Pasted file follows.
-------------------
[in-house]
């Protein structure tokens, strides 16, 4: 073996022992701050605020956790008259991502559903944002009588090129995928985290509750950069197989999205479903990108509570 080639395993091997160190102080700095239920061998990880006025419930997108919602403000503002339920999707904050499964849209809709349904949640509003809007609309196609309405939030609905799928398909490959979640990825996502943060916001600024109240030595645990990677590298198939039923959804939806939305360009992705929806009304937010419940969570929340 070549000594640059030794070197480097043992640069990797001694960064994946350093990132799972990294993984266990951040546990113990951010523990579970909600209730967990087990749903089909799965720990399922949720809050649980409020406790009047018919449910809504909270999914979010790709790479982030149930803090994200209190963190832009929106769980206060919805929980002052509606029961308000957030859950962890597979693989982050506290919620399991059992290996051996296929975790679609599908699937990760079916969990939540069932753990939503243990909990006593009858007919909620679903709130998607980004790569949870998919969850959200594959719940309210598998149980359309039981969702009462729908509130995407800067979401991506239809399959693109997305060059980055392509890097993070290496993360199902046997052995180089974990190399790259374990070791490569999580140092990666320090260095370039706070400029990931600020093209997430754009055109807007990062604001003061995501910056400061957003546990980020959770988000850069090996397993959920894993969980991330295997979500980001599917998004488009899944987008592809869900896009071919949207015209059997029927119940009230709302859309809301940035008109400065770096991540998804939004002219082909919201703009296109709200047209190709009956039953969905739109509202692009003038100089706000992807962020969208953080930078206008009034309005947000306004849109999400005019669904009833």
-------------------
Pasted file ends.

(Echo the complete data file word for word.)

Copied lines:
[in-house]
């Protein structure tokens, strides 16, 4: 073996022992701050605020956790008259991502559903944002009588090129995928985290509750950069197989999205479903990108509570 080639395993091997160190102080700095239920061998990880006025419930997108919602403000503002339920999707904050499964849209809709349904949640509003809007609309196609309405939030609905799928398909490959979640990825996502943060916001600024109240030595645990990677590298198939039923959804939806939305360009992705929806009304937010419940969570929340 070549000594640059030794070197480097043992640069990797001694960064994946350093990132799972990294993984266990951040546990113990951010523990579970909600209730967990087990749903089909799965720990399922949720809050649980409020406790009047018919449910809504909270999914979010790709790479982030149930803090994200209190963190832009929106769980206060919805929980002052509606029961308000957030859950962890597979693989982050506290919620399991059992290996051996296929975790679609599908699937990760079916969990939540069932753990939503243990909990006593009858007919909620679903709130998607980004790569949870998919969850959200594959719940309210598998149980359309039981969702009462729908509130995407800067979401991506239809399959693109997305060059980055392509890097993070290496993360199902046997052995180089974990190399790259374990070791490569999580140092990666320090260095370039706070400029990931600020093209997430754009055109807007990062604001003061995501910056400061957003546990980020959770988000850069090996397993959920894993969980991330295997979500980001599917998004488009899944987008592809869900896009071919949207015209059997029927119940009230709302859309809301940035008109400065770096991540998804939004002219082909919201703009296109709200047209190709009956039953969905739109509202692009003038100089706000992807962020969208953080930078206008009034309005947000306004849109999400005019669904009833």